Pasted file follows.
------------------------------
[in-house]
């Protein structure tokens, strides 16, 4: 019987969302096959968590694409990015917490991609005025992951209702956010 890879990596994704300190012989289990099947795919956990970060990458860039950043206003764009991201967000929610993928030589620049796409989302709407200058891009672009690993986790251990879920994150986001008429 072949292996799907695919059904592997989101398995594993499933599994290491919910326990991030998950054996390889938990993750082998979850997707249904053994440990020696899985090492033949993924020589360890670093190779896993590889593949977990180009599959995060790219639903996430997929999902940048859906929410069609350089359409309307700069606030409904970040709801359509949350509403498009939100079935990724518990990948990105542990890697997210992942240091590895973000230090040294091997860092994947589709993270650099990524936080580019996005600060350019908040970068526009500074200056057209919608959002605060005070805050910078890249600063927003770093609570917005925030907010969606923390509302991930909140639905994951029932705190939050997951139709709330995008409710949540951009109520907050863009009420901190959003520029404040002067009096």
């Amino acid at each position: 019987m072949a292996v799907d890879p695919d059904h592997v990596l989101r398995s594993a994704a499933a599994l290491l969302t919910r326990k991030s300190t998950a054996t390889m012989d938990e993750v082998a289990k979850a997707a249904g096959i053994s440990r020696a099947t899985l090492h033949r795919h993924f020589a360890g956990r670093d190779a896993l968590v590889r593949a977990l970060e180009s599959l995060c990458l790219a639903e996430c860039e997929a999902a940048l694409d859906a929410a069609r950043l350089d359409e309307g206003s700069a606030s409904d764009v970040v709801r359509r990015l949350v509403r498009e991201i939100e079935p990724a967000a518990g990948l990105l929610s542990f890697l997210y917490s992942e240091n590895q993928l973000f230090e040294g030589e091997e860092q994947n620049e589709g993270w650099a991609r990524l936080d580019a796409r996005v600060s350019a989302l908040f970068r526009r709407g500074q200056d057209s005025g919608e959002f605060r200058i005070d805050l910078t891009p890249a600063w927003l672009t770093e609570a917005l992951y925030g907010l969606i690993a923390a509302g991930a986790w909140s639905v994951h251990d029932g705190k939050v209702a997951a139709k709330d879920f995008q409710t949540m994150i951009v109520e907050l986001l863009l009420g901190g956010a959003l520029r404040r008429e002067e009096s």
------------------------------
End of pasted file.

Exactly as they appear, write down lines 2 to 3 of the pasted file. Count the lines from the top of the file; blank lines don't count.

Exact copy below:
């Protein structure tokens, strides 16, 4: 019987969302096959968590694409990015917490991609005025992951209702956010 890879990596994704300190012989289990099947795919956990970060990458860039950043206003764009991201967000929610993928030589620049796409989302709407200058891009672009690993986790251990879920994150986001008429 072949292996799907695919059904592997989101398995594993499933599994290491919910326990991030998950054996390889938990993750082998979850997707249904053994440990020696899985090492033949993924020589360890670093190779896993590889593949977990180009599959995060790219639903996430997929999902940048859906929410069609350089359409309307700069606030409904970040709801359509949350509403498009939100079935990724518990990948990105542990890697997210992942240091590895973000230090040294091997860092994947589709993270650099990524936080580019996005600060350019908040970068526009500074200056057209919608959002605060005070805050910078890249600063927003770093609570917005925030907010969606923390509302991930909140639905994951029932705190939050997951139709709330995008409710949540951009109520907050863009009420901190959003520029404040002067009096």
């Amino acid at each position: 019987m072949a292996v799907d890879p695919d059904h592997v990596l989101r398995s594993a994704a499933a599994l290491l969302t919910r326990k991030s300190t998950a054996t390889m012989d938990e993750v082998a289990k979850a997707a249904g096959i053994s440990r020696a099947t899985l090492h033949r795919h993924f020589a360890g956990r670093d190779a896993l968590v590889r593949a977990l970060e180009s599959l995060c990458l790219a639903e996430c860039e997929a999902a940048l694409d859906a929410a069609r950043l350089d359409e309307g206003s700069a606030s409904d764009v970040v709801r359509r990015l949350v509403r498009e991201i939100e079935p990724a967000a518990g990948l990105l929610s542990f890697l997210y917490s992942e240091n590895q993928l973000f230090e040294g030589e091997e860092q994947n620049e589709g993270w650099a991609r990524l936080d580019a796409r996005v600060s350019a989302l908040f970068r526009r709407g500074q200056d057209s005025g919608e959002f605060r200058i005070d805050l910078t891009p890249a600063w927003l672009t770093e609570a917005l992951y925030g907010l969606i690993a923390a509302g991930a986790w909140s639905v994951h251990d029932g705190k939050v209702a997951a139709k709330d879920f995008q409710t949540m994150i951009v109520e907050l986001l863009l009420g901190g956010a959003l520029r404040r008429e002067e009096s």